Thursday, October 04, 2007

Alexandria Gives Thumbs Up To New Park

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The Alexandria Planning Commission yesterday recommended approval of the master plan for a 13.7-acre bio-friendly park, creating two 86,000 s.f. athletic fields and public facilities between Duke Street and Eisenhower Avenue. The entire $62 million cost is being footed by the federal government to compensate Alexandria for the problems associated with redevelopment of the Woodrow Wilson bridge and 7 ½ of miles of beltway. The final plan will be presented at a public hearing by the City Council on October 13th at 9:30 AM.

The Witter Property at 2600 Business Center Drive will accommodate the two athletic fields, one multi-use baseball field, 141 surface parking spaces and a multitude of pedestrian amenities. The master plan calls for three unique solar powered structures: two open air pavilions and public restroom facilities, totaling over 1,800 s.f. Although the structures are far too small to qualify for LEED certification, the nationally recognized benchmark for “green” buildings, the entire facility has been designed to be proactively bio-friendly. The three buildings will house solar panels or photovoltaic roofing shingles in conjunction with an efficient use of natural and low-voltage light to reduce electricity consumption. The plans include bioretention systems throughout the facility to collect and reduce rainwater runoff coupled with dense rain gardens on the southern edge of the property to help absorb and filter the water, a “natural” way to continually recharge the soil in the park with clean, recycled water.

The property was purchased in 2006 by the City of Alexandria for $12 million, but reimbursement of the acquisition price and construction of the facility are being provided by the Federal Highway Administration (FHWA) in a mitigation effort involving the Woodrow Wilson Bridge Project. The FHWA began work on the Wilson Bridge traversing the Potomac River and connecting Maryland and Virginia via the beltway, in 1999, finishing earlier this year. Along with the replacement of the existing bridge, the plan called for upgrades to four interchanges along the corridor, with the underlying theory being that the rampant traffic issues that plague the area would be alleviated upon the project’s completion.

The entire Wilson Bridge Project, which has cost an estimated $2.5 billion to date, has caused “collateral” effects including noise pollution caused by the construction and additional traffic congestion along the corridor. The new corridor cut into the green pastures of Jones Point Park and led federal archaeologists to research and excavate the neighboring lots two blocks west of the entrance to the park where a lost cemetery was thought to have stood, in an attempt to preserve any archaeologically significant material. Development on the site dates back to the 18th century, when it was divided into separate parcels of farmland and a lone family cemetery. The Fruit Growers Express Company (FGEC) purchased it in 1926, using the land for the maintenance of railroad refrigeration cars. In 1989, CSX Transportation purchased FGEC and took ownership of the site, converting it and its existing structures for industrial use. Excavation of the site uncovered Freedman’s Cemetery, home to more than 1800 graves of freed slaves from the Civil War era. Dr. Pamela Cressey, an archaeologist for the City of Alexandria for over 30 years, thinks that this type of archaeology will become more prevalent prior to construction. “In the DC metro area and slightly beyond, we now have County Archaeologists that are operating as managers. As a result, more and more developers are doing archaeological surveys in all jurisdictions as a part of their county’s codes, practices and policies.”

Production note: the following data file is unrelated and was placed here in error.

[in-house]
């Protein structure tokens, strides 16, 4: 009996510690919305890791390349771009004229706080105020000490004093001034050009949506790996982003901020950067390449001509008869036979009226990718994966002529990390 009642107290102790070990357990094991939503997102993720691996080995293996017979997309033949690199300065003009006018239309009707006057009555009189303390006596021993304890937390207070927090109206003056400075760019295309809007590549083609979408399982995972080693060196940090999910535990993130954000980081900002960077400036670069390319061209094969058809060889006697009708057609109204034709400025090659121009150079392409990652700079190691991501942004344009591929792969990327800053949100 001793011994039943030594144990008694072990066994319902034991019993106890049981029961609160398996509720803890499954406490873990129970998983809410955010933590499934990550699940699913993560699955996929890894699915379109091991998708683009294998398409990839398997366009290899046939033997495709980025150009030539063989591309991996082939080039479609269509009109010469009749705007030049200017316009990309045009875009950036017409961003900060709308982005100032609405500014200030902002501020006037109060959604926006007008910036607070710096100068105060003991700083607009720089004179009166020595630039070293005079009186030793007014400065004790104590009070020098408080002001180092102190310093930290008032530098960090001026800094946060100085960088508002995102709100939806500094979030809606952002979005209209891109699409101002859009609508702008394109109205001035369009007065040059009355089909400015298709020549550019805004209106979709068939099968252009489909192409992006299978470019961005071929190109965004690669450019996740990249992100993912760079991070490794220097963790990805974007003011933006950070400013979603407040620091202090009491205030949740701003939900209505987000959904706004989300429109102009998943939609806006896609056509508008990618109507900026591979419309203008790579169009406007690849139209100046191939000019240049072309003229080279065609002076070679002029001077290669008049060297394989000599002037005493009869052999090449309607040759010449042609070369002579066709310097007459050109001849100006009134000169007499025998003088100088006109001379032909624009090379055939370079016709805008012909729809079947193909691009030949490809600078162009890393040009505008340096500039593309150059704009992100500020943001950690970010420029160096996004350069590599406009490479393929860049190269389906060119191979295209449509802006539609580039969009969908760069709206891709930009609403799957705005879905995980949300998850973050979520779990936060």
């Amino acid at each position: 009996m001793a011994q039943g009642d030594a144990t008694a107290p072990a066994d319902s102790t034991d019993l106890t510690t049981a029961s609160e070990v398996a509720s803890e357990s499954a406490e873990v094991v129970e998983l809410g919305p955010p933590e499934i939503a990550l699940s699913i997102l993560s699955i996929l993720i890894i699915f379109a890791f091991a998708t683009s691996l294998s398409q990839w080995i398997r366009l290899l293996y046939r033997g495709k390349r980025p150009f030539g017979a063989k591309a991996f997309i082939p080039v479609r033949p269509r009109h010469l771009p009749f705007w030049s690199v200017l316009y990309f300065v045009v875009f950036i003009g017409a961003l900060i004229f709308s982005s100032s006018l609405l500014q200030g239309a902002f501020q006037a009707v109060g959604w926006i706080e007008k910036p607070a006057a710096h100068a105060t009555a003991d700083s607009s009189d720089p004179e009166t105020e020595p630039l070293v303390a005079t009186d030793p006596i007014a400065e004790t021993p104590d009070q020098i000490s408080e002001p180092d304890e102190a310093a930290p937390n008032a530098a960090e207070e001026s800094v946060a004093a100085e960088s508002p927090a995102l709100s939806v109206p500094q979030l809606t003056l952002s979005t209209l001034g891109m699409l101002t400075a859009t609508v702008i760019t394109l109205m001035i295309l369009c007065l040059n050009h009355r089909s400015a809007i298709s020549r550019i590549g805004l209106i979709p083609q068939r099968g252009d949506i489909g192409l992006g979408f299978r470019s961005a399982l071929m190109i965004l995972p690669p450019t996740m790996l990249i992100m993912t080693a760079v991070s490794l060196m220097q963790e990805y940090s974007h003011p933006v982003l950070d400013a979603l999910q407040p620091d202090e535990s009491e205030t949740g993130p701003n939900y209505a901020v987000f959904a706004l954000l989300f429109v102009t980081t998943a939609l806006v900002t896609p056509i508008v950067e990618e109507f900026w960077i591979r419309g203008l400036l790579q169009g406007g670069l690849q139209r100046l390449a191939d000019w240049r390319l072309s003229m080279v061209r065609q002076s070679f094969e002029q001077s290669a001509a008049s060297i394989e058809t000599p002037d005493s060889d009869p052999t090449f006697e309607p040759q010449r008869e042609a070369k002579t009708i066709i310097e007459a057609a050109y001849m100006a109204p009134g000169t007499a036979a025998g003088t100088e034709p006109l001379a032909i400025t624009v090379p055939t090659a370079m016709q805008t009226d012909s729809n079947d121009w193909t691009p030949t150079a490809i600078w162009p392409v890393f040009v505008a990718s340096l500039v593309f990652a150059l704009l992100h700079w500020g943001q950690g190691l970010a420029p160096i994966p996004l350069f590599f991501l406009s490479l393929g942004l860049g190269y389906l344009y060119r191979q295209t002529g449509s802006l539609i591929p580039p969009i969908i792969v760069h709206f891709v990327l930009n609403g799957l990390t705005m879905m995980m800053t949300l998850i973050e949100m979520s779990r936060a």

The FHWA promised recompense in the form of a new recreation facility for the community and a memorial park for the freed slaves. Initially priced over $62 million, the new facility was intended to be built to the east as a massive deck above South Washington Street, serving as a screen where the local roadway crosses above the inner and outer loops of the beltway. Because of technical problems encountered in designing the massive urban recreation deck, the city scrapped the initial plans and divided the project into two developments: a smaller recreation deck screening the beltway, and a new recreation facility – the inevitable fate of the Witter Property if all goes well on October 13.

A. Morton Thomas Associates Inc., based out of Rockville, Maryland is the design engineer and sports consultant for the project, and. has provided their expertise on a number of large projects in the DC Metro area including the Atlee/Elmont Interchange in Ashburn, the Pentagon Renovation Program and the Watts Branch Watershed Restoration Study in Montgomery County.

Wednesday, October 03, 2007

Eastbanc To Start From Scratch On West End Project

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In a public hearing yesterday, the DC Council unanimously passed a motion to reconsider the sale of property on the West End to Eastbanc Inc. The Council then passed a second motion proposed by Councilmember Jack Evans to table the property disposition, which effectively ended discussions on the deal. “The die is cast,” Councilmember Carol Schwartz stated, in stolid reference to the fate of a development process which has caused uproar for some concerned residents of the West End.

Had the deal gone through, Eastbanc Inc. would have constructed a new library, fire station and police station on the public land while redeveloping the adjacent Tiverton apartment building. The Council had initially resolved to approve the development plans "in the belief that [the Council] was protecting the rights of the Tiverton tenants," said Evans, but in the end the entire council agreed that the West End community did not have ample opportunity for public input.